|The Healer in the Hills
Author: jj1027 PM
A man seeks a legendary healer , and finds him.Rated: Fiction T - English - Fantasy/Horror - Words: 1,529 - Reviews: 3 - Published: 09-12-11 - Status: Complete - id: 2951750
|A+ A- Full 3/4 1/2 Expand Tighten|
They say there is a man in the north, a healer of skill unseen in the Lower Cities. They say he lives in a hut, and can sew flesh to health, no matter the damage. Rumors fly over what he is. A true healer, or a demon of strange powers. No answers are given , but still, they speak of the Healer in the Hills, day and night.
Well, they speak much of rubbish in The Lower Cities, or so Joseph of Wright had said often. Fairy Tales and bait thrown to the hopeless street dwellers. Those who spread them, in his experience mostly the more well off folk, likely would do so in hopes that the urchins would see him, and die in the searching. How bitter the words tasted now as he ate them, trouncing through knee-deep snow on some damned mountain, looking for a man he did not believe in.
His body ached, and he cursed the Lords of Aiden for striking his guide dead of cold less than a day's walk from their destination. In his state, sickened to the point of dying himself, he was within a stone's throw of health, or so the stories said. Despite this, the hand of fate withheld no cruelty. Tired and feverish, he fell to a knee and lay on his back to wait for death. A blackness deeper than his own closing eyes overtook him, but he was not yet dead. He had time to reflect on why he had take the fool's errand upon himself.
In his mind's eye he saw the tavern, the Silver Stag, a poor and filthy pub full of equal parts poor drunks and rich fools, with Joseph falling somewhere between, being a rich drunk not foolish enough for the liking of his peers. As such, he sat alone in some empty table between two larger groups, and listened to their talk, their voices made loud and vulgar by drink. His sort of place. AT least, it had been. He hated it now, for it was the setting of what came next.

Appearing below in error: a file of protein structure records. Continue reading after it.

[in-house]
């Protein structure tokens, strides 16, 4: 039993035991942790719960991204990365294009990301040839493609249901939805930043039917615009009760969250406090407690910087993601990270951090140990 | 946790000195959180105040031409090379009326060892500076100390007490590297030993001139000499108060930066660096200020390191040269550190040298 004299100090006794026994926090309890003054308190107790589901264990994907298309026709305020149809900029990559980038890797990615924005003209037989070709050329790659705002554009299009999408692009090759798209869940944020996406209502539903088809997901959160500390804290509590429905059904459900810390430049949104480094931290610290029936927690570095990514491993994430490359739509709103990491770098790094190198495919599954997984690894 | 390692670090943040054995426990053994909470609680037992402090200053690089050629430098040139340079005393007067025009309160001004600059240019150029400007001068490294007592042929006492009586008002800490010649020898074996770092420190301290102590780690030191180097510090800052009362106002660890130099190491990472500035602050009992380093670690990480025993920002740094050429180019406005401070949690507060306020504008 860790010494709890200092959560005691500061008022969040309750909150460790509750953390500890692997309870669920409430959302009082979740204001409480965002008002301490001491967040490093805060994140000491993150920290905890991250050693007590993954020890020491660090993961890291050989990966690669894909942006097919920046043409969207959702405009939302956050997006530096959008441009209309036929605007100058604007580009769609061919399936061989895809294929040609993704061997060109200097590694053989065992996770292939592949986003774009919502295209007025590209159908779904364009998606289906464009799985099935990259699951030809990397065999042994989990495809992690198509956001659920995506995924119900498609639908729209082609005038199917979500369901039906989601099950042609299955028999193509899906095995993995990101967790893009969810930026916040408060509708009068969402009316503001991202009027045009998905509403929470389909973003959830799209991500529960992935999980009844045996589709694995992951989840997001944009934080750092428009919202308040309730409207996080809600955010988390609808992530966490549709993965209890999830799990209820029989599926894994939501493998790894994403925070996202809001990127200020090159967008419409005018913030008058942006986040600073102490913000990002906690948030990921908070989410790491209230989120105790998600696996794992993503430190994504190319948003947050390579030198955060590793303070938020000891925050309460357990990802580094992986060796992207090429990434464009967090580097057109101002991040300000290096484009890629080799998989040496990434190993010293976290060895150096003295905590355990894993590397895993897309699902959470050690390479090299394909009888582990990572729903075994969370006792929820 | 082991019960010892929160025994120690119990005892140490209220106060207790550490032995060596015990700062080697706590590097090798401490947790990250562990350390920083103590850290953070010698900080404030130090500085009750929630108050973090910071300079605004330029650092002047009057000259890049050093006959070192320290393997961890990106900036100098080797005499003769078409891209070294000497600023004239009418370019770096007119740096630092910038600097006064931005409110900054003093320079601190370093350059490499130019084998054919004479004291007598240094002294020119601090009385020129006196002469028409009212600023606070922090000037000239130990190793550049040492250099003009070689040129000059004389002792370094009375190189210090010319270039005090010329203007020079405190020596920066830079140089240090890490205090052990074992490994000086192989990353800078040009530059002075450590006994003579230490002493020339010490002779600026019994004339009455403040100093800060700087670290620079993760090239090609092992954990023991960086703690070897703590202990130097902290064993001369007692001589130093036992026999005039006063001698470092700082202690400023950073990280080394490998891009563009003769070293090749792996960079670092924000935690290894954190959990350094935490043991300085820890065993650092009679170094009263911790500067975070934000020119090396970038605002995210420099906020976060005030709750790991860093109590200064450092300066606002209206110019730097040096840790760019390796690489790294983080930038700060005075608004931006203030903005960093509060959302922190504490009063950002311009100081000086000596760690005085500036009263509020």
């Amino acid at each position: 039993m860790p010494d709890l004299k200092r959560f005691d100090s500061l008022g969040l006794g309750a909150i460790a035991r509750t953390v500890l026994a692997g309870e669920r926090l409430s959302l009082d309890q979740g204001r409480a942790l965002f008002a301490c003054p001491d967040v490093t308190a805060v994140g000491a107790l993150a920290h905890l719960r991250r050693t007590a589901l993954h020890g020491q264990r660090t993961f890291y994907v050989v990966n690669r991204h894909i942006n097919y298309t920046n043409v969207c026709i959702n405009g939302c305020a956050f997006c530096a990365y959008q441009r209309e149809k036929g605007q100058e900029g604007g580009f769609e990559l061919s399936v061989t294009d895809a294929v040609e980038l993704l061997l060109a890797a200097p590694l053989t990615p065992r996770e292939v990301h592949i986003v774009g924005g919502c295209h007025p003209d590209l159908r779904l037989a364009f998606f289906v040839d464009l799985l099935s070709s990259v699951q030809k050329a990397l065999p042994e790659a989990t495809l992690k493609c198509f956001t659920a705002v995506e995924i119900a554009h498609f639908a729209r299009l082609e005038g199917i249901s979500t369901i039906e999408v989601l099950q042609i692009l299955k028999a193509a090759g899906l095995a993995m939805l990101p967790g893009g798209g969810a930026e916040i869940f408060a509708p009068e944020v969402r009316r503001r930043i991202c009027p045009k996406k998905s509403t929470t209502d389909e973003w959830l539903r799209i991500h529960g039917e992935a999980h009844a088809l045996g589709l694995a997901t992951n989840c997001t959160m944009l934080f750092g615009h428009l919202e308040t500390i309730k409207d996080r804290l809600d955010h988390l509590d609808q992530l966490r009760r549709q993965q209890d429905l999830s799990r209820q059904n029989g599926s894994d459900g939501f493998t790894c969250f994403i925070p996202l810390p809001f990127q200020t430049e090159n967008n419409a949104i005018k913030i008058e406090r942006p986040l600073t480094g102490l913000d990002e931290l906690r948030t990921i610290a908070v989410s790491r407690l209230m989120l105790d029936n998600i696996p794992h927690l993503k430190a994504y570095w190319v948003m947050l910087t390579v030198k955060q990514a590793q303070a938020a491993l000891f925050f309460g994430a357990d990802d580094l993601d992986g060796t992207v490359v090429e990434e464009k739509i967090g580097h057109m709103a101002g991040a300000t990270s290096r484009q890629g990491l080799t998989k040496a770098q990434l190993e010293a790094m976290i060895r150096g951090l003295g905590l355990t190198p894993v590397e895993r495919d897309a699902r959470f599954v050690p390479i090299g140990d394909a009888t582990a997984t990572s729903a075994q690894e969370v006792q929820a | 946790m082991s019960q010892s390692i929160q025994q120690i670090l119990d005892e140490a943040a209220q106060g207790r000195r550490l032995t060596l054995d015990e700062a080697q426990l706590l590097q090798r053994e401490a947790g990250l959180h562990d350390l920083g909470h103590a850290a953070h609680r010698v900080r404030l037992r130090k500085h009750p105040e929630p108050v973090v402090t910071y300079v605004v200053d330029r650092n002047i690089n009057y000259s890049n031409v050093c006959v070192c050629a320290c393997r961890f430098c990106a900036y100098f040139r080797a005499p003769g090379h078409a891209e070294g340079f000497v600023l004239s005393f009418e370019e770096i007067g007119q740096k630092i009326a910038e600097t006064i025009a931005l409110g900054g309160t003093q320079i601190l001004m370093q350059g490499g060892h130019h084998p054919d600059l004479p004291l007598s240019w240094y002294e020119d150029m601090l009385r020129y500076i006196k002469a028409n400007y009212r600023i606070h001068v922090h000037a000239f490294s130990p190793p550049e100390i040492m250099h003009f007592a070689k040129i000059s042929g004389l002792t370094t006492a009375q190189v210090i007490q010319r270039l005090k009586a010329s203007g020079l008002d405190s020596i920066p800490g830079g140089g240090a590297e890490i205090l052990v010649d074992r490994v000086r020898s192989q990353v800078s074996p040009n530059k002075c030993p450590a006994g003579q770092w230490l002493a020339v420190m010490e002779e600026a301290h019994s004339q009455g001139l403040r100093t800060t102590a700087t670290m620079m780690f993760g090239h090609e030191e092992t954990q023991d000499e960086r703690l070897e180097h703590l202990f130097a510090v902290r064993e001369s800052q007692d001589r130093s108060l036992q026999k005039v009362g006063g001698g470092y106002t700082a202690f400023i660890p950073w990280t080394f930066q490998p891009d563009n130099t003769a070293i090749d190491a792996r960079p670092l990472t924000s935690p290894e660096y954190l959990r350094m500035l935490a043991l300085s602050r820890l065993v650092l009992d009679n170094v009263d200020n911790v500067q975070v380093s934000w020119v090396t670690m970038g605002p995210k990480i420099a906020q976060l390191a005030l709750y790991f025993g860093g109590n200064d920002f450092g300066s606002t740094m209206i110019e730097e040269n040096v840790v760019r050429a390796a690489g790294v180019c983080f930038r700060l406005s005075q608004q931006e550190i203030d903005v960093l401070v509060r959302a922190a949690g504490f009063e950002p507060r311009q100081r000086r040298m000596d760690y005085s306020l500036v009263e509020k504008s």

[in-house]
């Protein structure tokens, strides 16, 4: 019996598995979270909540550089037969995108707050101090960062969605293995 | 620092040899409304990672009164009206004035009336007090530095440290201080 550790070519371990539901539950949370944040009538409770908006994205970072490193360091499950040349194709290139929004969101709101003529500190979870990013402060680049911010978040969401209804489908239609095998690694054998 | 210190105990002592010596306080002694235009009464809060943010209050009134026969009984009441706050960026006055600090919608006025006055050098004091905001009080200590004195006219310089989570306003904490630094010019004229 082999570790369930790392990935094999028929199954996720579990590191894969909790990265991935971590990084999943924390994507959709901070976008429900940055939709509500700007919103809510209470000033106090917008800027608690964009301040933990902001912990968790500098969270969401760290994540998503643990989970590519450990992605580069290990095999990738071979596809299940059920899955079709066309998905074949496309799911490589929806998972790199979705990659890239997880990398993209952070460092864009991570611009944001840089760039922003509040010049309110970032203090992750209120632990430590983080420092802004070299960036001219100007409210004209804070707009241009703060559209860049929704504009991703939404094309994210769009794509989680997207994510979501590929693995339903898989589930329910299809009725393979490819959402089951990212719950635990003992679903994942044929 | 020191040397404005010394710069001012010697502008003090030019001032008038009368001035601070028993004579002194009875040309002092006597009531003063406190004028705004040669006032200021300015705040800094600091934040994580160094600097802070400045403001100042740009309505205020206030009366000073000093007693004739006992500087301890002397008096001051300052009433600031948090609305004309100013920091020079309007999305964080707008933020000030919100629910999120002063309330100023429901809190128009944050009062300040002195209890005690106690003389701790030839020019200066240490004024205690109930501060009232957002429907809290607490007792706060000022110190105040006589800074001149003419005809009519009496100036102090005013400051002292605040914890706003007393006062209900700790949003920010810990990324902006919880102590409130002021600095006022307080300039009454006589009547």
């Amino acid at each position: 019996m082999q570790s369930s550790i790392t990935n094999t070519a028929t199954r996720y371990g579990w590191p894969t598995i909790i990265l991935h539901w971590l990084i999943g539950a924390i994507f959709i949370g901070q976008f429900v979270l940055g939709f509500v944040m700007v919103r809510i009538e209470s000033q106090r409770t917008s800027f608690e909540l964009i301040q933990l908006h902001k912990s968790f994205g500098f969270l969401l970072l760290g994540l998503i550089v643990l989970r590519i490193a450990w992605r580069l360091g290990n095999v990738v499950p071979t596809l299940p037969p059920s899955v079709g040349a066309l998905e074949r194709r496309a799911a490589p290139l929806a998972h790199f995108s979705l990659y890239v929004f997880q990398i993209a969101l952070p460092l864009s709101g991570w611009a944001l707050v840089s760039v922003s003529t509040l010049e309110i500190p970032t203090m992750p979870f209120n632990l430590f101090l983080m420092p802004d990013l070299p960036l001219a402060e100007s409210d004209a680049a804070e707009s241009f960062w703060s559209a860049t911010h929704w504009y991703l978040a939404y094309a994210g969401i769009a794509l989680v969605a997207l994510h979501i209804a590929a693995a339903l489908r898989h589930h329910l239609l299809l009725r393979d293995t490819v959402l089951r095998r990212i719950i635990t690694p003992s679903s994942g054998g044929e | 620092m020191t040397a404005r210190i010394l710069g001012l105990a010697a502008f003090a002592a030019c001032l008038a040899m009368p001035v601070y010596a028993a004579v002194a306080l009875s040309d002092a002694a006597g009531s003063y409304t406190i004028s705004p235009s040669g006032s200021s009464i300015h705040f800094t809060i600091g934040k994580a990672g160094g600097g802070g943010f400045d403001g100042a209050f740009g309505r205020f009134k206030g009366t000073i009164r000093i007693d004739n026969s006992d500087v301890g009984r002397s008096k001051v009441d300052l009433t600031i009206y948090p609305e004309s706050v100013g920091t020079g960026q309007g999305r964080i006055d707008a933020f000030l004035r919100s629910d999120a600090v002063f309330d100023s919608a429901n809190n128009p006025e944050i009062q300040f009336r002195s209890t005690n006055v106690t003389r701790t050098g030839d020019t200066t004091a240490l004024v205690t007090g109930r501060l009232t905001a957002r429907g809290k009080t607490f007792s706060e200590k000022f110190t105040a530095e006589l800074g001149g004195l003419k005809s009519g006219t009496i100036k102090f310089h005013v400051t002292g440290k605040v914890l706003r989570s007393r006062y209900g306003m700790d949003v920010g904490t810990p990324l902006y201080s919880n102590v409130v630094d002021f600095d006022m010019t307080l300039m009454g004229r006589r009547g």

It was a blur mostly. A fight started, as is hardly uncommon. The man called him out by name, an impressive feat when one considered how drunk he was. He said, in a slurred way, that the Son of Wright had bedded his wife, and made a fool of him when the truth came to be public knowledge. When Joseph asked him to be more specific, as he had bedded a great number of wives and disgraced as many husbands, the fellow must have taken it wrongly for he broke a bottle and came at Joseph with it. The Sons of Wright were never known for speed or athletics, but Joseph was proud enough to keep in one piece, at first at least. A few minutes in, however, his arms and chest were cut, and blood soaked his shirt.
Taking no more, Joseph managed to grab his enemy's arm, and forced it behind his back. The man struggled, and soon the nobleman was forced to restrain him on the floor of that filthy pit of a tavern. His cuts burned as the dirt and filth of both the man and the floor both. At last he reared up a bit, and slammed all of his weight onto the man's body, smashing him into the floor. He rose, and the man was still, knocked senseless. Joseph, full of fire from his scuffle, thought nothing of his wounds, and left for his father's Manor. When, days later, he grew sick, he cursed the name of that damned bar and the man who'd attacked him.
Infection was no small matter, and the doctors who would have helped had business on the battlefields to the west. Without treatment, life would be unpleasant, and likely short. Neither prospect pleased him much. He things progress for another two days, hoping to improve, and when that failed, he cursed his own gullibility, hired a refugee Hill Walker as a guide, and they went into the mountains, to search for a legend. As he reflected on what were surely his last moments, he had to admit he expected little else. Perhaps he should have rotted away slowly, like a proper drunkard. Maybe taken arms in a tourney, and die like a proper noble. This was surely the single most pointless end he might have. Oh well, he thought. Not long now.